reason that it should be kept covered with water), and when the 




day's work is finished, the lime should be again jast covered with 
soft water, and so on every day, without suffering it to become too 
dry. By this means the lime will become so mild, and so purified 
from all causticity, that it may be used Hke lard without injuring the 

Preparation of thb wall. — ^And although the painter may not 
be obhged to prepare the lime himself, yet he should know how to 
do it, that he may instruct the mason, who will be useful for this 
and other purposes, sometimes to the painters, and sometimes to the 
master of the work ; because every person does not know the qual- 
ities or quantities of these things, and still fewer, the mode of pre- 
paring them. Before we treat of this latter operation, we must 
suppose the surface of the wall in a proper state to begin upon. 
And the first requisite is that it must be quite dry, and free from 
moisture, because if not, it will be afterwards liable to be spotted 
with the salt-petre which will appear on the wall when it dries. 

The second requisite is that the wall be rough (t. e. toothed) but 
at the same time level ; it should be rough, that the stucco may 
adhere firmly to it, and may not peel or scale off. The reason for 
its being even and level is, that the stucco may not crack ; for as 
the surface of the plaster must be even in order that the part painted 
on may not appear out of drawing, if there be any hollows in it, 
and the stucco be laid on unequally thick, it will swell and crack, 
and even fall off where it is thickest. 

The third requisite is, that the part of the wall which is to be 
painted the next day be well bathed with soft water the evening 
before, and the same must be done the next morning, before the 
stucco is spread, that it may be fresh and moist the whole day, 
especially in summer ; for exactly as the moisture in the interior of 
the wall is injurious, so that which it receives on the exterior at the 
time of preparing is beneficial. And I must inform you, that if the 
wall has been long plastered and is smooth (unless it be of fine 
white plaster which must be roughened) it will be sufficient to prick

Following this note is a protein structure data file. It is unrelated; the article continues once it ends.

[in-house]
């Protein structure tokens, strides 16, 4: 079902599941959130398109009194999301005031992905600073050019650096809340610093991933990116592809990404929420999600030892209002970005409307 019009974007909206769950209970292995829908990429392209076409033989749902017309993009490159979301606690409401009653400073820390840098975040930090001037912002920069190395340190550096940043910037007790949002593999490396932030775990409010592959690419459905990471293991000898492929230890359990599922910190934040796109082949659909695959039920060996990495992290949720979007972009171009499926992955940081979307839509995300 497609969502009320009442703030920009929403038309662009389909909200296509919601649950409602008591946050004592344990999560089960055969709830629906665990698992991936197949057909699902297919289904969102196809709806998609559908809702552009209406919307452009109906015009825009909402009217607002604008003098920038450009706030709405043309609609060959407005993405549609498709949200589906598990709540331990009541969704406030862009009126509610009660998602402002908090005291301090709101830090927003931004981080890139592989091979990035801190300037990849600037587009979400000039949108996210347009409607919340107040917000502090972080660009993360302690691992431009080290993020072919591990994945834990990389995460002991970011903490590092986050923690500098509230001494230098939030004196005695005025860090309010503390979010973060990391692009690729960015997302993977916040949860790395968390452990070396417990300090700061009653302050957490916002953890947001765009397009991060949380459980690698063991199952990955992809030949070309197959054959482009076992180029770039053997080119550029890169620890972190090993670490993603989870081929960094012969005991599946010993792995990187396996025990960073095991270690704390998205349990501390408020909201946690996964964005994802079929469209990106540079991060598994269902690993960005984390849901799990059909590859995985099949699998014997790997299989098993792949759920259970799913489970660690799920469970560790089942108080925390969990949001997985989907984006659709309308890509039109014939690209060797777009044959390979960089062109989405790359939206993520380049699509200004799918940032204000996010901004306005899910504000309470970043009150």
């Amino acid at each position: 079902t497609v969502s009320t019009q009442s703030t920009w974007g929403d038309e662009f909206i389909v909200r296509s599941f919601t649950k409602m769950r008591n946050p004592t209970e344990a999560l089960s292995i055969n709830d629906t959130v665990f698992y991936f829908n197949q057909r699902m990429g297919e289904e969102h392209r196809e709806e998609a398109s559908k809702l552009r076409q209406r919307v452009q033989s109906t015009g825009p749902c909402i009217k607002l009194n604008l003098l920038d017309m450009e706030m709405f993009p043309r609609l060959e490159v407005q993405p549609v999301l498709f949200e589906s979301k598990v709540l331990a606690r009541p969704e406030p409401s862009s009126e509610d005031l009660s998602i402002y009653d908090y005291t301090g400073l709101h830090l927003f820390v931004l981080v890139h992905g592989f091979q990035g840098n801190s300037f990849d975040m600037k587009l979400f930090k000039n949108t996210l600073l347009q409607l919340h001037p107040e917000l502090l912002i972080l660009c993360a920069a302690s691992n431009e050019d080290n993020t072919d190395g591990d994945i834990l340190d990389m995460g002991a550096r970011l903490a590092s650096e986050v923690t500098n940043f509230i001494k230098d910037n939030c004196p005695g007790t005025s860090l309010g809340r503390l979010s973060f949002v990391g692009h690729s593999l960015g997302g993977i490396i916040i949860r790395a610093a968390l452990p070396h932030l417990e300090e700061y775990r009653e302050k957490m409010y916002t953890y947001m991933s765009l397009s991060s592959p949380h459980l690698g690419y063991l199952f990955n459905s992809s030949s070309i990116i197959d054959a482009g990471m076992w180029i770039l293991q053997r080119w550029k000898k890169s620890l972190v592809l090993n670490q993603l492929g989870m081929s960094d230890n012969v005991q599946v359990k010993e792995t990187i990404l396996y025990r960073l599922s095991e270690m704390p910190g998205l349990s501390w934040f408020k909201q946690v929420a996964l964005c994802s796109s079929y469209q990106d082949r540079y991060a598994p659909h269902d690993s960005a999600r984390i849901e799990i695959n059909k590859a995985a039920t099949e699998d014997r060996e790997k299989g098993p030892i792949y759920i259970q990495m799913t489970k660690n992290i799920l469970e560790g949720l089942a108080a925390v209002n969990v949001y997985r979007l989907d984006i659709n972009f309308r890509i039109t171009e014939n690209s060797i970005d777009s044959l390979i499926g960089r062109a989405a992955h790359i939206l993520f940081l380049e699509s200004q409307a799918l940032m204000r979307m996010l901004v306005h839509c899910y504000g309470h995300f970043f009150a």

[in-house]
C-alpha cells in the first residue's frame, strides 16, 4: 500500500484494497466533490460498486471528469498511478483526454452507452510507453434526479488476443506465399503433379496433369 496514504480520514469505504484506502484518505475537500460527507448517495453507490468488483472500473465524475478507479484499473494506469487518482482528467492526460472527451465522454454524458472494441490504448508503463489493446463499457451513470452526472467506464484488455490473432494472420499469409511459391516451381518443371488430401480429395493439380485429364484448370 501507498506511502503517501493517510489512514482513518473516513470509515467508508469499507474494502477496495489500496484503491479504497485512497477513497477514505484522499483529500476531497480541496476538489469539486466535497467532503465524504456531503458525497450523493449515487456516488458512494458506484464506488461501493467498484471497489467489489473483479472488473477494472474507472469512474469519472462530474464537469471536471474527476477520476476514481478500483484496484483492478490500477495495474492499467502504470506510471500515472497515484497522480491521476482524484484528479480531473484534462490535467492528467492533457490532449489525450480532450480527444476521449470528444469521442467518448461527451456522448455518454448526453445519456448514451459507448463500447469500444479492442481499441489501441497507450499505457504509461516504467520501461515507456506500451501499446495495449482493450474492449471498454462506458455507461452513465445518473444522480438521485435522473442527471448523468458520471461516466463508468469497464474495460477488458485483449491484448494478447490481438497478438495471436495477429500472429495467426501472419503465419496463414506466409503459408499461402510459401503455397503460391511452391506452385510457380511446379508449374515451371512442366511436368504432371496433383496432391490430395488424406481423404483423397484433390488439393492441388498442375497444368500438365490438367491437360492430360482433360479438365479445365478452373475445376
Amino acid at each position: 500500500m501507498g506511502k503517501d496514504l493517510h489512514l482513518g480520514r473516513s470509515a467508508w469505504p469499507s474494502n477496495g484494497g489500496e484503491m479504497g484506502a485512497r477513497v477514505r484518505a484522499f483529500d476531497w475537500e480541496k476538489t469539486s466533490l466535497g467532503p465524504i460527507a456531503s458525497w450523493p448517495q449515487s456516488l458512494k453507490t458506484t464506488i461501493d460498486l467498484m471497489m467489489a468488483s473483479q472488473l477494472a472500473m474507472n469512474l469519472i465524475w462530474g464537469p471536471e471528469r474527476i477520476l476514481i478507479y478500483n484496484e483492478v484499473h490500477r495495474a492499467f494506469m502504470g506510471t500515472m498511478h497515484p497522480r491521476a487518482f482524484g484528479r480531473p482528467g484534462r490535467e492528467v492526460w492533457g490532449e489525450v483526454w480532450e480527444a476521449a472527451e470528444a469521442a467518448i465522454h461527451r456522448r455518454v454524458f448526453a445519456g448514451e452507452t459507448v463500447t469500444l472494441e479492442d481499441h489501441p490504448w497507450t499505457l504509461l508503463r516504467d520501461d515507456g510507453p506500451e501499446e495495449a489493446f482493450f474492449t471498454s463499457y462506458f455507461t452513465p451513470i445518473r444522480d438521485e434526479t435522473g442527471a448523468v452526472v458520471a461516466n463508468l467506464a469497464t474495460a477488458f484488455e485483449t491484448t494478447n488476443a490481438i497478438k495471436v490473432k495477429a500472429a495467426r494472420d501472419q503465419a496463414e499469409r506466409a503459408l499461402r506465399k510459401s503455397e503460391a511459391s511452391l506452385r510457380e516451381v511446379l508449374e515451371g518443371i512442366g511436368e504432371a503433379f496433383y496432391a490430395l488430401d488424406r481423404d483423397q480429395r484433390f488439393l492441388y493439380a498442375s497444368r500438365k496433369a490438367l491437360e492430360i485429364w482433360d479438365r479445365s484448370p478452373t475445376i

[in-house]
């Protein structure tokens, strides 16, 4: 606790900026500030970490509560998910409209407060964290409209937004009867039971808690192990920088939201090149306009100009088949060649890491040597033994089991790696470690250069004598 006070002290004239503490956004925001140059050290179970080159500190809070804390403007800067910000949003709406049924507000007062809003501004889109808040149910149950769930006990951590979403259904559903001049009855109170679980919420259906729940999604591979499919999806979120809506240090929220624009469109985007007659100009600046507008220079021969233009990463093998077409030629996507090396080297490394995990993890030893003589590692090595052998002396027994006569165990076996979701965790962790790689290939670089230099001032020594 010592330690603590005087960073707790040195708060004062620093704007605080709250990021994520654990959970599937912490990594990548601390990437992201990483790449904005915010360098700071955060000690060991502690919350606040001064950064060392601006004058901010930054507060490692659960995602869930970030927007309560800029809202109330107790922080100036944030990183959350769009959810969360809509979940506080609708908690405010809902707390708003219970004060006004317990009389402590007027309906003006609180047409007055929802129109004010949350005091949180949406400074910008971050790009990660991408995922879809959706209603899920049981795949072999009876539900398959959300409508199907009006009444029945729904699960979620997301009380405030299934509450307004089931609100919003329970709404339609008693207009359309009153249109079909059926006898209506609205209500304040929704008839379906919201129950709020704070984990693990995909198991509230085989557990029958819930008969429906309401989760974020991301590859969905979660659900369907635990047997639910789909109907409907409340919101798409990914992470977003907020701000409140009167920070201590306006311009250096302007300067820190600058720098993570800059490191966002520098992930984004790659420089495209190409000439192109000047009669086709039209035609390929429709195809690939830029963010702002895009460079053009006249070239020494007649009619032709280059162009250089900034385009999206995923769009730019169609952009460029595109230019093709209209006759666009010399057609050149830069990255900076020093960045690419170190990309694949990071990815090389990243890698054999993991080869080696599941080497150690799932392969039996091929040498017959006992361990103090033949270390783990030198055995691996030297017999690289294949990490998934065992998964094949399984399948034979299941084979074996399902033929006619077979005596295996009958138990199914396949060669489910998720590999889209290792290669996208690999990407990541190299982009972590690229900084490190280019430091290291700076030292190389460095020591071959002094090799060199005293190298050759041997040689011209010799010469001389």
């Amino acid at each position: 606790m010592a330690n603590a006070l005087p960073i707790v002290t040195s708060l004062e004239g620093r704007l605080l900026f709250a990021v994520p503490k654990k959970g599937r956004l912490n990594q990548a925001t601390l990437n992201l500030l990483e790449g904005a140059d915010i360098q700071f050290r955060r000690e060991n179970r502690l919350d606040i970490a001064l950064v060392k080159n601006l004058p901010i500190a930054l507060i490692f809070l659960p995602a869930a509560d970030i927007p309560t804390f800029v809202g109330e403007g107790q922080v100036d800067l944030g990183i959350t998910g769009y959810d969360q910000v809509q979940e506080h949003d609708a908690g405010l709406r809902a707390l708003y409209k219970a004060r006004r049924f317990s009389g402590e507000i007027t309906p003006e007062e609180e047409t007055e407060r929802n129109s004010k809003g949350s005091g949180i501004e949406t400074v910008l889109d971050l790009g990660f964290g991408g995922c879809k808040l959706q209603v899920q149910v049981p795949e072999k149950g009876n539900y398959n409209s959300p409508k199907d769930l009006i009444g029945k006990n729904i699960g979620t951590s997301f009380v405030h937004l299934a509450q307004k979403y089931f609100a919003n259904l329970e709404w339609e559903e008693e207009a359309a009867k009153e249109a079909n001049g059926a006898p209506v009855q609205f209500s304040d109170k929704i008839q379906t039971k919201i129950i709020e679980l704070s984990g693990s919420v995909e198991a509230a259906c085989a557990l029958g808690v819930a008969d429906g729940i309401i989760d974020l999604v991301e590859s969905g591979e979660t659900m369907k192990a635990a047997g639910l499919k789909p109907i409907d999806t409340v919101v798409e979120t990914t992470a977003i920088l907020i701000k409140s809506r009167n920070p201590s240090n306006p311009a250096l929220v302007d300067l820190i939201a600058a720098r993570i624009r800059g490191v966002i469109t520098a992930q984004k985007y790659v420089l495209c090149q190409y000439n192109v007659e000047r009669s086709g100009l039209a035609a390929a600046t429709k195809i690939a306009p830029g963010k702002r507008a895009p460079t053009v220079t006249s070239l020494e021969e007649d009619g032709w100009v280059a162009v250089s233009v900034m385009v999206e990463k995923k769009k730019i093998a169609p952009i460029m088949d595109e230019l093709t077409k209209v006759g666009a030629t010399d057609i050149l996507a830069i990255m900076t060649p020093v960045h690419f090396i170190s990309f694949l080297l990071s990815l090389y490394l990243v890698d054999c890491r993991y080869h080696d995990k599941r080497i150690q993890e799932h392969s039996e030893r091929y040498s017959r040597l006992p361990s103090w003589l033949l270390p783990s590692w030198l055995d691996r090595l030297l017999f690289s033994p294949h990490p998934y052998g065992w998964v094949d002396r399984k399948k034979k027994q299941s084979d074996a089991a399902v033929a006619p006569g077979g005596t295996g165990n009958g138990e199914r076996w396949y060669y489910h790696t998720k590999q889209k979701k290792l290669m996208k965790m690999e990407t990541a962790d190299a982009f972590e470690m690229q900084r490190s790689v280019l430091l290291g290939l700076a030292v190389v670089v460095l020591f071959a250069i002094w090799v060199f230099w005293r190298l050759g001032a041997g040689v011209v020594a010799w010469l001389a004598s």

the outhne well, proceeding in other respects as above mentioned. 

Op laying on thb intonaco. — ^The wall being prepared in 
this manner, and the part over which the stucco is to be spread, (the 
tarea i, e. day's work) being marked out, the mason should take 




some of the stucco on a wooden trowel or float which he will hold in 
his left hand and from thence take it with a mason's trowel, such as 
is used in Valencia or Andalucia, and spread it very evenly on the 
wall, so that the intonaco (tunica) may be about the thickness of a 
dollar. When this is done and before it is too dry, it must be 
smoothed with the same trowel, and if the tarea be large it should 
not be spread over the whole at once, but only a piece at a time, 
and diis is important in order that the work may be firm and free 
from cracks. 

This being done, the mason should wash over the intonaco with a 
handfiil of flax tied up in a linen cloth, well moistened and wetted, 
for three good reasons ; the first is, that it removes the extreme 
smoothness of the wall, which would prevent the colour from ad- 
hering ; the second is, that it eflaces the marks of the trowel ; and 
the third is« that it disturbs the fine sand and opens the pores of the 
intonaco, after it has been smoothed, so that the colour takes better, 
incorporates with it more perfectly, and is more easy to work on. 
This being done, the mason will have done his part of the business. 

After this, and without any delay, the tarea should be wiped 
gently with a silk handkerchief, so as to remove the particles of 
sand from the surface, taking care that they do not fall into the eyes 
at the time of painting, which frequently happens, particiQarly when 
painting a roof or vault, to the painter's great inconvenience ; there- 
fore, if on this account only, it would be well for him to wear 

On using thb cartoons. — After this he should fix the cartoon,